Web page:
Hewlett Packard Enterprise chief executive Meg Whitman, who was cited by The New York Times in 2008 as among the women most likely to become the first female president of the United States, said she would not consider running for the nation's highest office.
"We should be glad that anyone wants to run for public office," said Whitman, who made an unsuccessful run for governor of California in 2010, spending US$144 million of her own fortune.
"This is one brutal game. It was in 2010 when I ran, and I think it is worse today. Honestly, it is a full-on combat sport. Think about it: why are there so many more litigators than there are politicians? Because they are used to that full-on combat sport."
Whitman, a critic of US president Donald Trump who backed Democrat Hillary Clinton in the last presidential contest, made the comments at CRN USA's 2017 Best of Breed (BoB) Conference in Atlanta, to an audience of 300 top global technology service providers during a question and answer session.
Whitman said her run for governor was "probably" her only "experimentation" with running for public office. When pressed on whether she would "think about" running for president if there was a "Draft Meg Whitman" movement, Whitman replied: "No, I would not. I would definitely not think about it. Someone tweet that – I am not thinking about running for president."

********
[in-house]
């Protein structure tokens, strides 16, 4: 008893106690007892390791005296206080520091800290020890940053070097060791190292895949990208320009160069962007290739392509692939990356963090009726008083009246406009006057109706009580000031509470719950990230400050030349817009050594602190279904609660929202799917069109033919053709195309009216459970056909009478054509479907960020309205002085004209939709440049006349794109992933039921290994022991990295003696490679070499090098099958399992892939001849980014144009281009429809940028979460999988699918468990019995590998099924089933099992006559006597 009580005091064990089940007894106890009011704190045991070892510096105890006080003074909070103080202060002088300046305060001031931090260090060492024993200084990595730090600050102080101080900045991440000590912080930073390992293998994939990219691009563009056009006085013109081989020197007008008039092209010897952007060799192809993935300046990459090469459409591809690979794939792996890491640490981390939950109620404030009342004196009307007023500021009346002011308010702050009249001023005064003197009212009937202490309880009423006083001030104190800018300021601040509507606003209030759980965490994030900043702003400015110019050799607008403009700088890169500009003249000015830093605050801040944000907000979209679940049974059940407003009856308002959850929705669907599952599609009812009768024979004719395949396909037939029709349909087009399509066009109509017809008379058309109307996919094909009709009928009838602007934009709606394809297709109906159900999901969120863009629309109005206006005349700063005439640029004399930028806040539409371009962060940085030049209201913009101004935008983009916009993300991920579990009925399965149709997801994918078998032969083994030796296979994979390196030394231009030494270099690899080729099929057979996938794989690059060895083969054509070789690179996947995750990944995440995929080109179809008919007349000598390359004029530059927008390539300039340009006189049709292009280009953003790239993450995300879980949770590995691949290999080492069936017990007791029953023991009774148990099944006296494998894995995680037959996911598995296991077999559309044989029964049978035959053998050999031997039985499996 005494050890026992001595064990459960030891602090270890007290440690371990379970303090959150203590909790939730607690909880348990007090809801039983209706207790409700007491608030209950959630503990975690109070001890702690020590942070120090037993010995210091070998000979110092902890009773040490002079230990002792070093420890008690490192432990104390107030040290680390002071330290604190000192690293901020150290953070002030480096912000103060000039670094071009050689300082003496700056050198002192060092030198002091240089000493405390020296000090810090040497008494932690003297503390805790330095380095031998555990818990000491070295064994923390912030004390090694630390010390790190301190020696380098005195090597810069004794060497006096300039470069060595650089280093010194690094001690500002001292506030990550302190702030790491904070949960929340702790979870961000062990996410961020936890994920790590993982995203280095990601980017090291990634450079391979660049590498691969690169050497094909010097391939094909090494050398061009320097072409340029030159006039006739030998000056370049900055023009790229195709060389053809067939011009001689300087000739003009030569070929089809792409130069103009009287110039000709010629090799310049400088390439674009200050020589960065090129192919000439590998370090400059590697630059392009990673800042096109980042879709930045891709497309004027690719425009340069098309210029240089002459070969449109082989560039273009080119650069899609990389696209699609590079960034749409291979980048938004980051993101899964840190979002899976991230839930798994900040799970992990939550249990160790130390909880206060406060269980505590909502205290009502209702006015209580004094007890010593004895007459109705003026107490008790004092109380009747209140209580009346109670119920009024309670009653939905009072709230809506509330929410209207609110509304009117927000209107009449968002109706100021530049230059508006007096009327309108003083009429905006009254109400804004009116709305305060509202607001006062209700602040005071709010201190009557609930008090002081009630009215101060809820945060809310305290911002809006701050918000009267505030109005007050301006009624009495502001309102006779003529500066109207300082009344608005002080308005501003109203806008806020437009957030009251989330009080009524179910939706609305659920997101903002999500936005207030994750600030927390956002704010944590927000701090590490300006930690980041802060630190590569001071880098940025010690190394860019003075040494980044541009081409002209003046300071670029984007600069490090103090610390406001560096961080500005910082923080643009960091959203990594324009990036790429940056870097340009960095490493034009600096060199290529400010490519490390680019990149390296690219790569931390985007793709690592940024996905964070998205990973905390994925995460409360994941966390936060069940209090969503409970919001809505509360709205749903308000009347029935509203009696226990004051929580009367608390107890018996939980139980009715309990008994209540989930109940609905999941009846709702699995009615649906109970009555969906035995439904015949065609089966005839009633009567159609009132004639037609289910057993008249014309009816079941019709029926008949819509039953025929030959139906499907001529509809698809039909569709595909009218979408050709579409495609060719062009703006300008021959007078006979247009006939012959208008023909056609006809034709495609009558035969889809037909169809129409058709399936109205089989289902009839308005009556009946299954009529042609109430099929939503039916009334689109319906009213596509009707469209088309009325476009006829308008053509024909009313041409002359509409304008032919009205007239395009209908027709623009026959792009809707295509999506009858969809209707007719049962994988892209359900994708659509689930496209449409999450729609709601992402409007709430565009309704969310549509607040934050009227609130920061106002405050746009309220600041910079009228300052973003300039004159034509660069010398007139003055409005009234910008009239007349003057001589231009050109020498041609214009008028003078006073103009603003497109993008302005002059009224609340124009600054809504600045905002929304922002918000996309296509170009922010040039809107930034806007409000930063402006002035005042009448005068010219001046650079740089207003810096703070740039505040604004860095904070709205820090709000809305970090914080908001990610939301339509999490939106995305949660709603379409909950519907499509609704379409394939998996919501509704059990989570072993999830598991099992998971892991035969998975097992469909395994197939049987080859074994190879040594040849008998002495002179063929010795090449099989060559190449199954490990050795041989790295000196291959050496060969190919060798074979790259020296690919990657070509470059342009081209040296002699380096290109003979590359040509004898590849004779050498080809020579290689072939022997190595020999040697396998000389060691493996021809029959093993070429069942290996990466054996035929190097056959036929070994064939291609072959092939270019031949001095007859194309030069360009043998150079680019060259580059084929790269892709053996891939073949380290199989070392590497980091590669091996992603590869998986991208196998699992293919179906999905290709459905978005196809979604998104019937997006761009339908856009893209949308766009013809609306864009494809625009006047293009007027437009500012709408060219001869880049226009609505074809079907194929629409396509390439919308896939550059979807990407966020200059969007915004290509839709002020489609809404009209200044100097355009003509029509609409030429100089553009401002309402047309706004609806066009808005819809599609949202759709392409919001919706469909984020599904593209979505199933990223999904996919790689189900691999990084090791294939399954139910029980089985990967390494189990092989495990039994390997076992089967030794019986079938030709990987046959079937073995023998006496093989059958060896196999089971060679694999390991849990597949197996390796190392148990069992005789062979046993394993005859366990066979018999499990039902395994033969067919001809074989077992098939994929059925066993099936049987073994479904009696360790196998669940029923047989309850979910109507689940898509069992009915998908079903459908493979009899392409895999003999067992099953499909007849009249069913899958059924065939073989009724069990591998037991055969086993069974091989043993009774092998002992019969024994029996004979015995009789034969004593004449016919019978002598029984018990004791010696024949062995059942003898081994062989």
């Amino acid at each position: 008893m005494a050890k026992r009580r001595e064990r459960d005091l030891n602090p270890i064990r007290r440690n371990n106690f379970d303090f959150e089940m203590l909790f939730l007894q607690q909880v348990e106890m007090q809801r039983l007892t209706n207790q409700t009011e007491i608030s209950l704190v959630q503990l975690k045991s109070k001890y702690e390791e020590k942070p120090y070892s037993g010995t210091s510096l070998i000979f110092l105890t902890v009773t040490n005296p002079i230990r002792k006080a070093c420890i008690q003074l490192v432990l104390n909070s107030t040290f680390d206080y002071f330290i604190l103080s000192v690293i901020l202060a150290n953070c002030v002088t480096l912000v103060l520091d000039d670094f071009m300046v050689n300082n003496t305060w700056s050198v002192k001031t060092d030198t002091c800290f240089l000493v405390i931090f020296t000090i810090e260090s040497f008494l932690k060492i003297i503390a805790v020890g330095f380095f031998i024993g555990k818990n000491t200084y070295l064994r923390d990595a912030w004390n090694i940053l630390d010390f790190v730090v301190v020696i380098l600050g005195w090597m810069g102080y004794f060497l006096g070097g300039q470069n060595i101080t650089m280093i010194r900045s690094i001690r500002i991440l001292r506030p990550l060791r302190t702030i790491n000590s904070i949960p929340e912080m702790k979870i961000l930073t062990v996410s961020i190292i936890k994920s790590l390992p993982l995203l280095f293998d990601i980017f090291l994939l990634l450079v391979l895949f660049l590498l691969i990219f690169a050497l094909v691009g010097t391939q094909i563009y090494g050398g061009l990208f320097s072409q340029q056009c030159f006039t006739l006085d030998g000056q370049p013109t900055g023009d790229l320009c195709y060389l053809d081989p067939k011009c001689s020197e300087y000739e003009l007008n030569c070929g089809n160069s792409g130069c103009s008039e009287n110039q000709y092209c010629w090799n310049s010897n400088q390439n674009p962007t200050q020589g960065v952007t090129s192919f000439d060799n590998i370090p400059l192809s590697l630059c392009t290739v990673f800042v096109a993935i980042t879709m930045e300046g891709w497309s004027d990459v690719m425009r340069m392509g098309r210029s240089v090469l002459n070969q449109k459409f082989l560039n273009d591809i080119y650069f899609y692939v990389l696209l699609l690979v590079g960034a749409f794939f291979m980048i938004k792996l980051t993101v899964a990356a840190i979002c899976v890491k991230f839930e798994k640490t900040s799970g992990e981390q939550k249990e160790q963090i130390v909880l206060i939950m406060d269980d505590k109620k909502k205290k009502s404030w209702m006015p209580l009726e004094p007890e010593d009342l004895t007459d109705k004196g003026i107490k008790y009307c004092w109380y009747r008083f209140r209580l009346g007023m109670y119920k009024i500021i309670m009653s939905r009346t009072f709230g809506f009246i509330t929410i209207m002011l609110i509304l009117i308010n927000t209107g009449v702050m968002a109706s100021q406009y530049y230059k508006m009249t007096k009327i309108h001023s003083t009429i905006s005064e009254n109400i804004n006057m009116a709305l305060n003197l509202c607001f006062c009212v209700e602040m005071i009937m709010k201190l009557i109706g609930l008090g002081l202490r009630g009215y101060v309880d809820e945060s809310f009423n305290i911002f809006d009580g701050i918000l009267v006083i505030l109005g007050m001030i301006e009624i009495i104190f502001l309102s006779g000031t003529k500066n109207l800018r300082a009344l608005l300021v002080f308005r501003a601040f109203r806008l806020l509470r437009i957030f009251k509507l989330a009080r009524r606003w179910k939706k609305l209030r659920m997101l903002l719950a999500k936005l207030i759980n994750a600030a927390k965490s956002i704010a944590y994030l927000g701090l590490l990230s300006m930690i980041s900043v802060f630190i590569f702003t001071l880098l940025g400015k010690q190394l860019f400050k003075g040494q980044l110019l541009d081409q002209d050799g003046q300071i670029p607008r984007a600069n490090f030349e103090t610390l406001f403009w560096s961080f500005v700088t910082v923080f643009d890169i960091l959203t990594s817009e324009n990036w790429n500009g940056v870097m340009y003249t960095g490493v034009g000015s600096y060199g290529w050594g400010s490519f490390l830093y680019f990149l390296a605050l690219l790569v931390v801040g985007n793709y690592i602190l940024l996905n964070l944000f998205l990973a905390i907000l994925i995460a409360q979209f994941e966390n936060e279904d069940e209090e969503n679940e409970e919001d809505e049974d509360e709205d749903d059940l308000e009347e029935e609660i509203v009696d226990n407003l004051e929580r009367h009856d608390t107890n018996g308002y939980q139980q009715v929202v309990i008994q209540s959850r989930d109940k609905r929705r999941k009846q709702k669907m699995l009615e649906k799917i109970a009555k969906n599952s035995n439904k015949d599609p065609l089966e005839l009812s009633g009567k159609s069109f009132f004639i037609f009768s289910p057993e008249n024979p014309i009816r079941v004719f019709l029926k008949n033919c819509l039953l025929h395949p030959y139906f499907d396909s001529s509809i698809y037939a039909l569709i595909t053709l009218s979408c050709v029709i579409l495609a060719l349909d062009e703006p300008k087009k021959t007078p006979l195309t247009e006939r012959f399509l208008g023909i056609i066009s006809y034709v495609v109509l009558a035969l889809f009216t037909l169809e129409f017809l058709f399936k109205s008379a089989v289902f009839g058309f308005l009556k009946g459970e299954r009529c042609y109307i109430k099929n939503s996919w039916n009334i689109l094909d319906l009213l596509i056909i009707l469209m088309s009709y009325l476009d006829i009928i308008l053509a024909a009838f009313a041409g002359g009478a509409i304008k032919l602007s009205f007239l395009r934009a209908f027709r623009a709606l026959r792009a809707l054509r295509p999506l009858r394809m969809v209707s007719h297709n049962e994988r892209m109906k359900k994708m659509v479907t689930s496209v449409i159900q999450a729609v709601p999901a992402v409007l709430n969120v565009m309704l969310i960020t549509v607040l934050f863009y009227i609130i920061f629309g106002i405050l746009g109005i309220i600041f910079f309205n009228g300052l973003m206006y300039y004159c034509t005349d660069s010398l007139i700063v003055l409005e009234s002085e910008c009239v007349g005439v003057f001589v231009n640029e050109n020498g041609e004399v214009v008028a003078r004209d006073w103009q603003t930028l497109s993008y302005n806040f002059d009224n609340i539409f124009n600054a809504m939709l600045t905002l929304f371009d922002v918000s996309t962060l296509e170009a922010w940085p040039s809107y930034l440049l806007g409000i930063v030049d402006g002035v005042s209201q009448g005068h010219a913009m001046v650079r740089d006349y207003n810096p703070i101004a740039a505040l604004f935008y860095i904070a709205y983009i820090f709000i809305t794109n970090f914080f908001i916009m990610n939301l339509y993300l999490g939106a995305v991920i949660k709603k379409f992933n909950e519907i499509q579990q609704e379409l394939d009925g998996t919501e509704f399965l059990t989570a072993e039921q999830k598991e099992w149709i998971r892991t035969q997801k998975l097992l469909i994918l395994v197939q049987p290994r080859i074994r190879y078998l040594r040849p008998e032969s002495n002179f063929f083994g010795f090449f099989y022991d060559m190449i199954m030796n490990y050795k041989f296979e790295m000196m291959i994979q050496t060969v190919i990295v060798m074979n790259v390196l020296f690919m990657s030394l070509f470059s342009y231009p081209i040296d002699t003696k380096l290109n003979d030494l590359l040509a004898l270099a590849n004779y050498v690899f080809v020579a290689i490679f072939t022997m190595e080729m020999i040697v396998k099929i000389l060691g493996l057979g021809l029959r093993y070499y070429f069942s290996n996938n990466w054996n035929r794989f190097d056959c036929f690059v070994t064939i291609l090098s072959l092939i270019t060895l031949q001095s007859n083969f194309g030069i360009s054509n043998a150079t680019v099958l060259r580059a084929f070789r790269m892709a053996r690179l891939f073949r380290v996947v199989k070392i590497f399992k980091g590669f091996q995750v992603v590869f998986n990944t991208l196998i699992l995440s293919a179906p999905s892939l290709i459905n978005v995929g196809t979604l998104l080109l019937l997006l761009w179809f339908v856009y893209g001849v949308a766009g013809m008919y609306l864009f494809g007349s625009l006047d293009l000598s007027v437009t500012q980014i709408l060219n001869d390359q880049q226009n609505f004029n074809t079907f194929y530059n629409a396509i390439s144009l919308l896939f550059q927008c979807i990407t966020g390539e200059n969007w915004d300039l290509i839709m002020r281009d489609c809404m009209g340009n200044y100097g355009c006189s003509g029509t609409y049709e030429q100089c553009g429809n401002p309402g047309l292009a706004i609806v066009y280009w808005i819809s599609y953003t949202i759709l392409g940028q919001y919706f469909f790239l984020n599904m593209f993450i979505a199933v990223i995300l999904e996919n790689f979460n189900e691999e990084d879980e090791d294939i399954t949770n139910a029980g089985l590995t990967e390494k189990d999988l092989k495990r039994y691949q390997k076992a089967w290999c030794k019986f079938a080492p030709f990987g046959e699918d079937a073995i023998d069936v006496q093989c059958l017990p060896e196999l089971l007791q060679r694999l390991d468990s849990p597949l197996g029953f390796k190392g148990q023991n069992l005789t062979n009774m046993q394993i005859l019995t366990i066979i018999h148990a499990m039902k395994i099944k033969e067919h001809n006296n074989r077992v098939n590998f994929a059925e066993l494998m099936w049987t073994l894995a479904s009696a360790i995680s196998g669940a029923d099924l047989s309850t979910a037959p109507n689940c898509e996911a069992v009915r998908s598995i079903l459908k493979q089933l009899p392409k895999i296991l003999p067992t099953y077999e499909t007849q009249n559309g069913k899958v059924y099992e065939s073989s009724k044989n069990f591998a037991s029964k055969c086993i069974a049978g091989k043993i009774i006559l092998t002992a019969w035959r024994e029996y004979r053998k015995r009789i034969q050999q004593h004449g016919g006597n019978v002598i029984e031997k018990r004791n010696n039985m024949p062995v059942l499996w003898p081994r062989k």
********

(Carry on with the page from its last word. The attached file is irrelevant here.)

Meg Whitman said "tweet this, I will not run for president." #bob17— Robert DeMarzo (@RDeMarzo) October 9, 2017
That said, Whitman noted that her "next step" might be something in public service. "We'll see what happens," she said.
Whitman is on the board of Teach of America, an organisation that recruits college graduates to commit to two years teaching in urban and rural schools, and the Nature Conservancy, a global conservation organisation.
Among other topics discussed in the Q&A, Whitman noted that tax reform that would allow companies like HPE to bring back cash being held overseas at a discounted rate would be a boost to the US economy.
"If it is a very low [tax] rate [to bring that cash home] – like less than 3 percent – I think you would see a lot of cash come back and I think you would see investment in the United States," Whitman said, noting that HPE has about US$9 billion in cash overseas.
"I think all of the big tech companies, as well as every other major American company, has been lobbying for this for 10 years," Whitman said. "So I am a little bit more jaded about this because it is very difficult to get things done in Washington. That might be an understatement. We'd be enthusiastic about it, and frankly, I think it would be good for the United States economy."